Thea Gilmore ran through a few numbers from last year’s Don’t Stop Singing, which confirmed Sandy’s status as a lyricist of the first rank I think, but the night seemed on surer ground when it was going through the back issues of the sandy songbook. Maddy Prior got going with a slightly halting version of Fotheringay which had me fearing she had some sort of throat infection, but as her vocal chords warmed up over the evening she was on her usual transcendent form with a storming rendition of John the Gun – a track crying out for its own horror film.
My personal highlight of the evening was when Maddy, Thea and Lavinia combined with Swarb for a rendition of The Quiet Joys of Brotherhood so perfect that any record label with half a brain will get it released sooner rather than later – it really was joyous.
The male side of things was less satisfactory, I think because you just don’t associate Sandy’s songs with anything much below an alto. Having said that, the Dennis Hopper Choppers’Ben Nicholls pulled off a wonderful interpretation of Matty Groves (although I suppose, strictly speaking, that’s “trad. Arr.” In any case). Blair Dunlop got through a competent take on It’ll Be A Long Time, but other than that, nothing else really stuck in my mind.
Joan Wasser, on the other hand, was a revelation. She;s another one that really ought to get something from the night released because that woman was born to sing The Lady. PP Arnold was extremely nervous, and had to start I’m A Dreamer three times before getting beyond the first verse, once she’d got over the hump though she was as good as you would expect. Incidentally, for all Arnold’s fans namecheck her work with Nick Drake, Roger Waters and Ike and Tina Turner, I bet I was the only one there last night who first saw her onstage with Ocean Colour Scene at the NEC in 1998….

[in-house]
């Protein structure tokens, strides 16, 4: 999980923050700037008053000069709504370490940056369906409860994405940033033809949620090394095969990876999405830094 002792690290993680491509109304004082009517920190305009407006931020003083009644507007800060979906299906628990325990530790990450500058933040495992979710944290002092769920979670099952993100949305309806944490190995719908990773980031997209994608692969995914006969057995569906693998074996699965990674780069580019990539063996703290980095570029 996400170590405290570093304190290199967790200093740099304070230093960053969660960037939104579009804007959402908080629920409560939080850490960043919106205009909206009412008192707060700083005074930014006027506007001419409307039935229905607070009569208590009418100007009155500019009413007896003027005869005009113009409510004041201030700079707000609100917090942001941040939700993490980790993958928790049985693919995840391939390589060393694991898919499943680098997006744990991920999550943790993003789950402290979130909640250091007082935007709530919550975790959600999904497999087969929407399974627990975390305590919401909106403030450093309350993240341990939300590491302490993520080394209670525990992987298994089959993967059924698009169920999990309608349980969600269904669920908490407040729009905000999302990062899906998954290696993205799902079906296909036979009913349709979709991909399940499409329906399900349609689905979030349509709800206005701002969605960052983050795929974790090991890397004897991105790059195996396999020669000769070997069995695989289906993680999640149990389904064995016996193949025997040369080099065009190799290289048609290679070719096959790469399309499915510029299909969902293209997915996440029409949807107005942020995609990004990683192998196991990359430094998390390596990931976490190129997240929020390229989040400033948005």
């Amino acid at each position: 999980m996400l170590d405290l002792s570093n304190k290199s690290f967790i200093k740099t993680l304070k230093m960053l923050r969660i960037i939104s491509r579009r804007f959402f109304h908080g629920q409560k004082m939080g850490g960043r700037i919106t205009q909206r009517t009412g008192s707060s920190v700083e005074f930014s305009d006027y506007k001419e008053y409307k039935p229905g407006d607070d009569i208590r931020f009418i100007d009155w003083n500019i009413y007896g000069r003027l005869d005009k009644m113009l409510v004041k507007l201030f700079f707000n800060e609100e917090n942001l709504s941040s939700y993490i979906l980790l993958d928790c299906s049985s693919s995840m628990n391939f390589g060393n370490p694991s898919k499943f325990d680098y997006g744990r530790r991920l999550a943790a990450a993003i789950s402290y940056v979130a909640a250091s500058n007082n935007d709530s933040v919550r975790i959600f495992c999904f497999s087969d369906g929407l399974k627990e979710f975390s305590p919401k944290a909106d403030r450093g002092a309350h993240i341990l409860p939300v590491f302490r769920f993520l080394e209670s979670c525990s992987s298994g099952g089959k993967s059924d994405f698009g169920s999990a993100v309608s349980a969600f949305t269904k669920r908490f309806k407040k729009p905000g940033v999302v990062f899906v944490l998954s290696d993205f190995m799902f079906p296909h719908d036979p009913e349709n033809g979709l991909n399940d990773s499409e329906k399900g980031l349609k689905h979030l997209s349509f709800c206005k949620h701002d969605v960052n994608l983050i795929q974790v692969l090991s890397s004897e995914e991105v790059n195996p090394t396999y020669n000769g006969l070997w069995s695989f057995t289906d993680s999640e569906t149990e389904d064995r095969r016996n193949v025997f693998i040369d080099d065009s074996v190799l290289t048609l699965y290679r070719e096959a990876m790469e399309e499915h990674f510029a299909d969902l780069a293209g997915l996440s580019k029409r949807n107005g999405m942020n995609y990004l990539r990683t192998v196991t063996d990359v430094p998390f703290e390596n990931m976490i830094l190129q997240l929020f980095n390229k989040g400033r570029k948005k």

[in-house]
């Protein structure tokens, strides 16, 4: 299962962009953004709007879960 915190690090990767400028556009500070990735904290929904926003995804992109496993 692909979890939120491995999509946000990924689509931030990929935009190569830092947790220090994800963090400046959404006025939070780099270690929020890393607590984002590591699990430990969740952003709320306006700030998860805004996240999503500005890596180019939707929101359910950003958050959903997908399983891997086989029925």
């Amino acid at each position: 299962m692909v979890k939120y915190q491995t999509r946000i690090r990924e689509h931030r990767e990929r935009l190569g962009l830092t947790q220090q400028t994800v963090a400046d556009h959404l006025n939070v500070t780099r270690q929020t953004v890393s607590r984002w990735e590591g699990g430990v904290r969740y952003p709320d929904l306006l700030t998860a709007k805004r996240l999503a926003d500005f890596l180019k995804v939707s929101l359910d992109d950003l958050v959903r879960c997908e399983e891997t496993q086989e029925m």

Last night in many ways was an opportunity to sit down and really put Sandy in context across the output of her career. Consequently, it was possible to see how much she progressed as a writer, and experimented with different genres, whilst all the time managing to pull off the difficult trick of being life affirming whilst being very red wine at three am ( at trait she shares with early Barclay James Harvest in that respect).
I suspect globe spanning fame will continue to elude her for a while yet, although if enough of us keep the flame it can only be a matter of time. Personally I think it went a long way towards answering the question posed on Liberal England at the beginning of the week:
“Up to a point, Lord Bonkers”